Board of Supervisors Approves Mayor Breed's Streamlining Legislation to Speed Up New Residential Treatment and Care Beds

Approved legislation will reduce red tape and help City meet residents’ behavioral health needs as San Francisco continues to add beds for those struggling with mental health and substance use disorder
February 13, 2024

San Francisco, CA – Today, the San Francisco Board of Supervisors unanimously approved legislation sponsored by Mayor London N. Breed to make it easier to procure public health beds and provide needed flexibility in obtaining much-needed mental health and/or substance use disorders beds. The legislation was put forward in partnership with the San Francisco Department of Public Health (SFDPH) and co-sponsored by Supervisors Rafael Mandelman and Hillary Ronen.  

Since 2020, San Francisco has been expanding the supply of residential treatment and care beds to meet the need of people with a variety of behavioral health conditions. Under Mayor Breed’s expansion plan, the City has added 355 beds, so there is now a total of approximately 2,550 behavioral health treatment and care beds. The City has additional plans to expand this further this year. 

These beds come at a critical time for San Francisco as it becomes the first county in California to implement the new state conservatorship laws under Senate Bill 43, which became effective January 1st. While other counties are delaying implementation, Mayor Breed issued an Executive Directive to begin the process of submitting people for conservatorship under these new laws at the beginning of the year.  Along with CARE Court, which became effective last fall, San Francisco has more tools available to help get people into the care they need.   

“This streamlining law is exactly the kind of tool we need to deliver services faster for those in need, and I appreciate the Board of Supervisors for quickly approving it so we can get more people help,” said Mayor London Breed. “When people in our city see people struggling on our street, they want us to move faster and more aggressively to get people into care. Too often we cling to long, bureaucratic processes that stand in the way of solutions, and I’m grateful for support for this commonsense legislation that will expedite our ability to acquire beds and save lives.” 

At a time when clients in need of residential care are most vulnerable, and San Francisco is vying for out of county beds along with other counties and health systems, the City and County continues to find ways to be more competitive. The approved ordinance waives the lengthy RFP process required for SFDPH to contract beds for public health use in third-party facilities both in and outside of San Francisco, while still adhering to key transparency and accountability measures.  

"With the recent expansion of our conservatorship laws through SB 43, it is critical that we have the treatment placements necessary to meet increased demand,” said Supervisor Rafael Mandelman. “I strongly support the Mayor’s legislation that will help the City acquire behavioral health treatment beds more quickly to get those suffering from mental illness and addiction on our streets into the care they desperately need.”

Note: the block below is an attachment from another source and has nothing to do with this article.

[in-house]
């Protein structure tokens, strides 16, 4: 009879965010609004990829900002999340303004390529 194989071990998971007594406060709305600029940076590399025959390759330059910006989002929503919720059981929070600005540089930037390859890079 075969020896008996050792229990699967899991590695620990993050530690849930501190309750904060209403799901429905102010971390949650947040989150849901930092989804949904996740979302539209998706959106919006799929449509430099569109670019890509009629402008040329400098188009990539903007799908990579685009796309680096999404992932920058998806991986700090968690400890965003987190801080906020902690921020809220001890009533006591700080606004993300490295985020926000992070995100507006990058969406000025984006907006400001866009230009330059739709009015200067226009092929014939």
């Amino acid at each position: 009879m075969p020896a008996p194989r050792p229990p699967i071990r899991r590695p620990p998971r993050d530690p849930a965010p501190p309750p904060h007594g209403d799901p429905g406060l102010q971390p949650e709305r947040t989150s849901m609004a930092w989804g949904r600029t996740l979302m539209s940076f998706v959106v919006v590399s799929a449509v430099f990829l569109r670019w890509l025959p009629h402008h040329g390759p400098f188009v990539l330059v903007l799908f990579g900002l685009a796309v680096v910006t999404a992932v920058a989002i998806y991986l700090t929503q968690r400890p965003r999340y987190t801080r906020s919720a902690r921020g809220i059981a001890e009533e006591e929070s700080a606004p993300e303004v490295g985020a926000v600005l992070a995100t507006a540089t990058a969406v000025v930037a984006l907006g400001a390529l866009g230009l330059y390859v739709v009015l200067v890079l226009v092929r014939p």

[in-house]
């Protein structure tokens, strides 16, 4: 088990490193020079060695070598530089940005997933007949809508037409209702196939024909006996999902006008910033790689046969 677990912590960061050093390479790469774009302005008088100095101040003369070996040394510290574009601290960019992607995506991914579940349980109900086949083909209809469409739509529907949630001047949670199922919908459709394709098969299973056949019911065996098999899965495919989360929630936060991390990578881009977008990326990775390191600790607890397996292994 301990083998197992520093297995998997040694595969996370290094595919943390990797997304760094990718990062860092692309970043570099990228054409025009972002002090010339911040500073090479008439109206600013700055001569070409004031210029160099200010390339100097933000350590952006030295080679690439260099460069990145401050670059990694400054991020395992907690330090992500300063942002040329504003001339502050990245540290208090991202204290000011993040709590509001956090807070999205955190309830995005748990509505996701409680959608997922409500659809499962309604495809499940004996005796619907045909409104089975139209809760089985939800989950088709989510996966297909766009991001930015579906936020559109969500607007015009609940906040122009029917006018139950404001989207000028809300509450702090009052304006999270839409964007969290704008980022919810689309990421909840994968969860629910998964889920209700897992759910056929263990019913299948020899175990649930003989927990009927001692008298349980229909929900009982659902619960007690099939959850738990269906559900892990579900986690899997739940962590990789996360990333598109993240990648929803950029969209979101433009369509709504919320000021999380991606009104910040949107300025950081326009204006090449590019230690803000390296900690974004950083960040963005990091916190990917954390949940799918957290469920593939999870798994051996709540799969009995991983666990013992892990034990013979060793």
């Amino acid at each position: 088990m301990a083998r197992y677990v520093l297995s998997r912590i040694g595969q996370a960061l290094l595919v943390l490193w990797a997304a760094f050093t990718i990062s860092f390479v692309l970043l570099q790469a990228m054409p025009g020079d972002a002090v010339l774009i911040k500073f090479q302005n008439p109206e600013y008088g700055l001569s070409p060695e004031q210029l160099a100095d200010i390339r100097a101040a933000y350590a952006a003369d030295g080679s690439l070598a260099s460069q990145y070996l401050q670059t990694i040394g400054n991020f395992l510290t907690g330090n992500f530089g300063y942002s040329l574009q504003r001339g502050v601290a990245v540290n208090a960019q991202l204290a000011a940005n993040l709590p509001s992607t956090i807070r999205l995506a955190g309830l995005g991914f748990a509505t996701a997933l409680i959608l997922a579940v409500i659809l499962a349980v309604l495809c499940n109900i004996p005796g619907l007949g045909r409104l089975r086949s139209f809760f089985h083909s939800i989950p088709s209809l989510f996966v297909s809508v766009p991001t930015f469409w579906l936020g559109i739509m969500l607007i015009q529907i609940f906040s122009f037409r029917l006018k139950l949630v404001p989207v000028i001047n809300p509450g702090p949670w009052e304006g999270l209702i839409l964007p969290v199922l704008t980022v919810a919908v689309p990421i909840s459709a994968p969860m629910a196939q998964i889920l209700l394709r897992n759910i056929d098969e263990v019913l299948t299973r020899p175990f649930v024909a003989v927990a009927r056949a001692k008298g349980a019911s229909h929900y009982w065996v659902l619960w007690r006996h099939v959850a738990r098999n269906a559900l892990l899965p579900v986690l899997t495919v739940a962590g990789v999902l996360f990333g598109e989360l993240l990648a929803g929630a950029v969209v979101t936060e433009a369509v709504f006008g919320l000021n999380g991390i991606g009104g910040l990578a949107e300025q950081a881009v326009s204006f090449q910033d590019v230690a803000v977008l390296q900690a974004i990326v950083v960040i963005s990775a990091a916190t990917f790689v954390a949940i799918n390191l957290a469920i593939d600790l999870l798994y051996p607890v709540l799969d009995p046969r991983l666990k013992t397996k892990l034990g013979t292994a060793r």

"We are experiencing a severe behavioral health crisis on the streets of our city and this legislation will allow our health professionals to better serve individuals with serious mental illness and substance use disorder immediately,” said Supervisor Hillary Ronen. “Getting individuals access to treatment quickly can be life-changing, and making it easier to procure available beds is a huge step in the right direction." 

“Accelerating the process to obtain these critical treatment beds will better serve our most vulnerable clients,” said Director of Health Dr. Grant Colfax. “Thank you to Mayor Breed and our sponsoring Board of Supervisors for championing this legislation to address our residents’ behavioral health needs and streamline contracting.”  

By waiving the lengthy RFP process SFDPH is currently required to undergo when contracting beds for public health use from third-party facilities, the City will be able to:   

  • Reduce wait times for beds to quickly meet the city’s high demand 
  • Provide greater diversity of potential providers who may not otherwise respond to RFPs due to bureaucratic hurdles 
  • Provide flexibility for individual clients with specific placement needs 

The approved ordinance is limited in scope and only waives the RFP process for public health beds, including residential care and treatment and isolation and quarantine beds. 

“We want to ensure treatment options are available and provide appropriate care as quickly as possible, especially for people with serious mental health or substance use disorders,” said Dr. Hillary Kunins, Director of Behavioral Health Services and Mental Health SF at SFDPH. “Our continued goal is to get more people the treatment they may need and make treatment more accessible, putting them on a path to recovery and wellness. 

The approved ordinance waives the RFP process for five years. However, SFDPH will still adhere to City contracting checks and balances, as well as its own internal measures, to ensure that all providers comply with Federal, State and local contract monitoring recruitments. 

For more information about San Francisco’s work to expand treatment beds and services, please visit this page